On the other side of town, literally sitting right on the lake 50 metres from the marina, is the quaint 39-room Hotel Les Cygnes. While not as modern as the others, the property built in 1926 oozes charm with a dining terrace under a century-old trellis, a private beach with pontoons and boat moorings, a swimming pool, mini-golf and games for kids. It offers a good variety of rooms including a family room that sleeps four, a triple and romantic options for couples.
Prices start at 80 euro (£66) for a double room in March.
Apartments and villas
There’s a good selection of apartments and villas for groups and families, and you can find options in the town centre and a bit further out on popular sites like Airbnb and Booking.com — ranging from economical studio apartments in town to luxury six-bedroom villas on the golf course.
Where to eat
French fare is what you want to eat in the Haute-Savoie, so expect hearty dishes influenced by the products from the lake (perch and whitefish) and the mountains: meat, pork, game and lots of dairy — famous local cheeses to try are Abondance, Reblochon and Tomme — and of course, the wines. In this region of France, 70% of the locally produced wine is white. Grape varieties include Jacquère, Altesse and Roussanne and go well with the local cuisine, and if you’re a fan of red, Mondeuse and Persan are your best bet.
Read more: How to spend 48 hours in Paris, France
For a splurge, try Michelin-starred Les Fresques at Hôtel Royal where Chef Patrice Vander prepares gorgeous dishes with local foie gras, crayfish and blue lobster in a beautiful room with views of the lake. One of the most incredible meals we’ve ever had. Open for dinner only, booking is essential.
Au Jardin d’Eden
In town, try Au Jardin d’Eden, for hearty local French dishes in an elegant corner cafe.
Or Le Muratore, which has been in business since 1870. Try fresh fish or the “Alpine dish of the day” — and in summer ask to sit on the gorgeous terrace.
There’s a local farmers’ market in the village on Tuesdays and Fridays where you can sample many of the local products. This is a tasty way to spend a morning and buy some food to pack a picnic to enjoy along the waterfront at sunset. Stop at the stellar village cheese shop, La Ferme du Noyer, where they will shrink wrap cheeses and meat for travel.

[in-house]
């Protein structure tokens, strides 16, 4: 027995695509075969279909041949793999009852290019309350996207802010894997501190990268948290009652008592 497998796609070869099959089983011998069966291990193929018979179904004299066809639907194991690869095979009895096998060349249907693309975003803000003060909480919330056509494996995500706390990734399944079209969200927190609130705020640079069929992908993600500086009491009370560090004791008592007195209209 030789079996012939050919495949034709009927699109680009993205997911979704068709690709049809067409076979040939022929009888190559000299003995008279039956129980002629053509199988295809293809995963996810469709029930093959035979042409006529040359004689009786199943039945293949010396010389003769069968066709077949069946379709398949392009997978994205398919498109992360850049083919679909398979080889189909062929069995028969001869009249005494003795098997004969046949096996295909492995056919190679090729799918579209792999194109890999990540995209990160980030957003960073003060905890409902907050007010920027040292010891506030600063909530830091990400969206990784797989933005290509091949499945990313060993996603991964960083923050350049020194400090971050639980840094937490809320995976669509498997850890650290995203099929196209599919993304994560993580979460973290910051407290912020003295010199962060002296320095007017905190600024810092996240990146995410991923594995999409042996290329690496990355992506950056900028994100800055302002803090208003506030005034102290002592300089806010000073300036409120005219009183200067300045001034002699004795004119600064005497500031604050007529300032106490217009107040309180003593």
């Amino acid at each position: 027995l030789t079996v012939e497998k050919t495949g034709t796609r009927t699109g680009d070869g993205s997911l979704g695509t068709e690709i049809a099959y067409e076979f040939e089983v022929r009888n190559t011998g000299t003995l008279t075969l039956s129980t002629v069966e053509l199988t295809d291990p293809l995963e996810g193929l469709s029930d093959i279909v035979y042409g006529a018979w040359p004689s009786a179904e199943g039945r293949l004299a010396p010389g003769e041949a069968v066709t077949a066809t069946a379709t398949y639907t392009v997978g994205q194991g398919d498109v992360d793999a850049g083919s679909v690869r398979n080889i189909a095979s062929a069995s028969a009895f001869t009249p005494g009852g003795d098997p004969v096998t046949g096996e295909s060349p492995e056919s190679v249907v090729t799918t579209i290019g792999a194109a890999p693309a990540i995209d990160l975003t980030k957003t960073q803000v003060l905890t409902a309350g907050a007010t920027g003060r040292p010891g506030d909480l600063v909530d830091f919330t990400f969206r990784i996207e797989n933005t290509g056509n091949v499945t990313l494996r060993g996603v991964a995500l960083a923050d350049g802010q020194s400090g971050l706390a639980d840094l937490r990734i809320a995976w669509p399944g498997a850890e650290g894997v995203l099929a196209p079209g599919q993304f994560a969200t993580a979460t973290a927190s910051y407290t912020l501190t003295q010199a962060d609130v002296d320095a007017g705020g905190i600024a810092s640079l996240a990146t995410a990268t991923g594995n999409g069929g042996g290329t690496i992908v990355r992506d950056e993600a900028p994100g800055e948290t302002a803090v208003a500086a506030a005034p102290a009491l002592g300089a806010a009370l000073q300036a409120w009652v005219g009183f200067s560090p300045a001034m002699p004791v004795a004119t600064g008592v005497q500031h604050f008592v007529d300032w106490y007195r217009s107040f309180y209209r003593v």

What to do
The compact town has a lakeside promenade, cobblestone pedestrian streets, a working funicular (summer only), a marina, beaches and historic sites like the Villa Lumière — the former summer residence of the Lumière family (the brothers famous for inventing the cinema).
This became the town hall in 1927, and is now known as the Palais Lumière. It was a former thermal spa and is now a cultural centre.
There’s also a casino. Casino Evian, built in 1911 in neo-Byzantine style, is still busy with gaming tables, slot machines, four bars and restaurants and nightly entertainment. Past the casino, along the waterfront is Le Fabuleux Village des Flottins, a series of wooden sculptures made from local driftwood.
Water, water everywhere… in town, see locals filling their bottles for free at the Cachat spring, which sits underneath a pink and white neoclassical archway built in 1903. This is the most famous of the many sources of the renowned water that emerges as if by magic after a 15-year natural purification journey.
Naturally, you can bathe in Evian water. At the 380 square metre Evian Les Thermes in town you can choose from a series of hydro-treatments using Evian water, from a double-jetted tub, various heated table and shower scrubs, Hammams, steam rooms, to a Japanese-style Iyashi dome for weight loss.
For even more on the water theme, in summer you can visit Les Jardins de l’eau du Pre Curieux (the curious water garden) by boat and learn about the different ecosystems related to water: pond, stream, marsh, wet meadow and delta. It is also possible to tour the Evian bottling facility which is five km outside of town.
With Lake Geneva and mountains all around (yes, these are the snow-capped ones pictured on the Evian bottles), lots of sporting activities are on offer. In summer, water sports on the lake, golf, and tennis and nearby there’s river rafting, hiking, mountain biking, zip-lining, and even hang-gliding in the mountains.
The golf course is the site of the Evian Championship, the only women’s golf major in Continental Europe, with 18 challenging holes overlooking Lake Geneva, plus a top-rated golf academy offering instruction for kids and adults on seven practice holes, driving, putting and pitching ranges, plus a high-tech swing analyser.
In winter, skiing is about 15 minutes away by car in Bernex with a ski school for children — or for more expert slopes, Les Portes du Soleil (13 resorts between Mont Blanc in France and Lake Geneva) is a one-hour drive away.
Easily accessible from the U.K. via Geneva, Évian-les-Bains offers a good mix of stunning natural beauty, Belle Epoque glamour and history, sport and delicious food and wine from the Haute-Savoie, making for a fun and easy getaway for either romance, groups or families.
Featured photo by Gfed/Getty Images